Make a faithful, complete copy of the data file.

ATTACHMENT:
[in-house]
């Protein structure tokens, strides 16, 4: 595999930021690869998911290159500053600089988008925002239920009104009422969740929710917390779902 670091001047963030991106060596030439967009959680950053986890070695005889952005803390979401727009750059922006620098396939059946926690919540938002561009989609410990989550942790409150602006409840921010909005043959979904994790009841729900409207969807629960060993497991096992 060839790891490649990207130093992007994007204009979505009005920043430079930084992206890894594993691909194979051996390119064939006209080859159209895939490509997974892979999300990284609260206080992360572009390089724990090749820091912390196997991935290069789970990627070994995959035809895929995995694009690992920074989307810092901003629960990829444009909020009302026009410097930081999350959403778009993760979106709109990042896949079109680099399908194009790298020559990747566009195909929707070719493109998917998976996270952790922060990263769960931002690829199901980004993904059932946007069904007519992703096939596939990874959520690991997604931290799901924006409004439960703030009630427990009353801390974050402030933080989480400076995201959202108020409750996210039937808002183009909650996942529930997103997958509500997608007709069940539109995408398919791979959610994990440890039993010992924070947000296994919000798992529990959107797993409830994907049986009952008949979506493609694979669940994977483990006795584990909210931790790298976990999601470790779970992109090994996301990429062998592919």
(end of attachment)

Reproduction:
[in-house]
């Protein structure tokens, strides 16, 4: 595999930021690869998911290159500053600089988008925002239920009104009422969740929710917390779902 670091001047963030991106060596030439967009959680950053986890070695005889952005803390979401727009750059922006620098396939059946926690919540938002561009989609410990989550942790409150602006409840921010909005043959979904994790009841729900409207969807629960060993497991096992 060839790891490649990207130093992007994007204009979505009005920043430079930084992206890894594993691909194979051996390119064939006209080859159209895939490509997974892979999300990284609260206080992360572009390089724990090749820091912390196997991935290069789970990627070994995959035809895929995995694009690992920074989307810092901003629960990829444009909020009302026009410097930081999350959403778009993760979106709109990042896949079109680099399908194009790298020559990747566009195909929707070719493109998917998976996270952790922060990263769960931002690829199901980004993904059932946007069904007519992703096939596939990874959520690991997604931290799901924006409004439960703030009630427990009353801390974050402030933080989480400076995201959202108020409750996210039937808002183009909650996942529930997103997958509500997608007709069940539109995408398919791979959610994990440890039993010992924070947000296994919000798992529990959107797993409830994907049986009952008949979506493609694979669940994977483990006795584990909210931790790298976990999601470790779970992109090994996301990429062998592919």